This project involved strengthening our branches by setting up new Outreach groups. Seven of our branches benefited from this project. This entailed interviewing potential coordinators, employing them, training them, purchasing of equipment, and sourcing venue for the outreach meeting to take place.

The coordinators have been sourced from the areas that they will be working from. This ensures that they will not only be familiar with the area but language and cultural beliefs too. Once the outreaches were established and the coordinators were employed the project covered costs for an 18 month period. The role of the coordinators are to identify people with Down syndrome and other intellectual disabilities and their families in order to provide support and services such as: counseling, information and resources, early intervention and home programs, empowerment, therapy, and advise on nutrition and health as well as assisting in accessing other services such as grants, schooling etc. The above are provided at no cost to the families. Although the project came to an end this did not mean the demise of the outreach groups. In fact they still continue to grow each and every year and many people with Down syndrome and other intellectual disabilities and their families continue to benefit from these outreach groups. 

3. Strategic Planning & Development of Good Governance

The project entailed Strategic planning and development of the organisation. This took place with an independent consultant and members of the DSSA Board. 

A good governance workshop also took place, where all DSSA board members reviewed all

DSSA's governance documents and policies. An expert independent consultant took us through the correct process. These documents were finalised and adopted at our following AGM. This has provided DSSA with a strong foundation and guidance in terms of structure and governance.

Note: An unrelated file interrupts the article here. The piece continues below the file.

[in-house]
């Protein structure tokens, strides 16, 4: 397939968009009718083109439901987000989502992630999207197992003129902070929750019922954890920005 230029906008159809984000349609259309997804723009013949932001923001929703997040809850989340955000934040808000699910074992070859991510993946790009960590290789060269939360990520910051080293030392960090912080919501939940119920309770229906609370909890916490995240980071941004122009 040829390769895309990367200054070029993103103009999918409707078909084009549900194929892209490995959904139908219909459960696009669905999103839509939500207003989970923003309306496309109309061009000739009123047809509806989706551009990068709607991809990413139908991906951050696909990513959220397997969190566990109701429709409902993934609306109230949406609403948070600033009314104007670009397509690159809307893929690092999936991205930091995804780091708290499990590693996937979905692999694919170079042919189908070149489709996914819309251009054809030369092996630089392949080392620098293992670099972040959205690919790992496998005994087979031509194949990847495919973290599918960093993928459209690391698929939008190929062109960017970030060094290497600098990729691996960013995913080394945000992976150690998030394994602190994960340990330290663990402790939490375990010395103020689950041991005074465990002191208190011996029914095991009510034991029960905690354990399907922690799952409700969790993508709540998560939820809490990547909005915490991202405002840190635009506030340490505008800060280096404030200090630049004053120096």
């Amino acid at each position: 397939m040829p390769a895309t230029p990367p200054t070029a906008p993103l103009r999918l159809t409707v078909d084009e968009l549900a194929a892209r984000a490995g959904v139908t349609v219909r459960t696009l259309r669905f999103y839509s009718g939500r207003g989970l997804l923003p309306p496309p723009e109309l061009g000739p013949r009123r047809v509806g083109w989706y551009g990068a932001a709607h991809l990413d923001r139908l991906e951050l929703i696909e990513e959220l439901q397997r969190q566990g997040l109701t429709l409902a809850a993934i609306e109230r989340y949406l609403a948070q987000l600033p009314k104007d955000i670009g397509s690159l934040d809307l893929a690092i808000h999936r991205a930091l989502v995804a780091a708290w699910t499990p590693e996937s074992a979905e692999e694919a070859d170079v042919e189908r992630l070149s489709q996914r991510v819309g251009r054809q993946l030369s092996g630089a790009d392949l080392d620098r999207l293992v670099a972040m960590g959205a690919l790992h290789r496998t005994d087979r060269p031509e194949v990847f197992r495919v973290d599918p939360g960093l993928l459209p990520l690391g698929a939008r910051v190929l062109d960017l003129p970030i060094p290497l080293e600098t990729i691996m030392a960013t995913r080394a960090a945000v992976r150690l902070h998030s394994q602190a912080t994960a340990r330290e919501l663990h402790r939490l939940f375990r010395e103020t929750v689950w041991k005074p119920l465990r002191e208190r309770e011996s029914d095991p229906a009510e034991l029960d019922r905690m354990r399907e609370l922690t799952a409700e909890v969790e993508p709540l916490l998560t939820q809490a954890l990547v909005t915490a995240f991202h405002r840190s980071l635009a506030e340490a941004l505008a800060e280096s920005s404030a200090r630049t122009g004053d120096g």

4. Self Advocacy Project 

DSSA established the Self Advocacy Movement of South Africa (SAMSA) where 19 young adults with Down syndrome and other intellectual disabilities were trained on their rights and to "Stand up and speak for themselves". These projects has also enabled us to link with other disabled people's organisations and government hospitals and clinics working in these areas to assist us in identifying babies and refer them to DSSA as soon as possible. 

The funding received for these projects has had a huge positive effect in terms of the development of DSSA. The above projects have had a huge impact on people with Down syndrome and intellectual disabilities, without this support it is clear that we would not have been able to achieve what we have during this time. 

5. "Break the Barrier- Strengthen the Township" Project 2011-2014

Currently DSSA is cooperating with LEV on the above mentioned project. DSSA and its branches/support groups have been actively working in certain township areas with South Africa for many years by developing and supporting outreach groups. However DSSA has identifies other townships as areas of concern as we do not have sufficient capacity to reach these townships and the families living in these areas.

DSSA together with Landsforeningen LEV realised that it is possible to include and develop a project by working in these township areas by developing Self Help Groups (SHG), guidelines, conducting training, establishing SHG and developing a baseline and advocacy strategy to be used by these groups.  

The purpose of the project is to empower families of and people with Down syndrome and other intellectual disabilities the selected townships in South Africa by providing the necessary tools in order to do so. The project will work with awareness raising the townships amongst the parents through the creation of parents self help groups and thereby strengthen their ability to see possibilities and rights for people with Down syndrome and intellectual disabilities, and their families in the legal framework in South Africa will be improved. 

Finally the capacity of DSSA to do outreach work toward families living in the townships will be improved as well as DSSA's capacity to do advocacy work for the poor segment of families affected by a child with Down syndrome or other intellectual disability towards national authorities. 


Training of some of the Self Help Group (SHG) coordinators on how to set up a SHG in their area.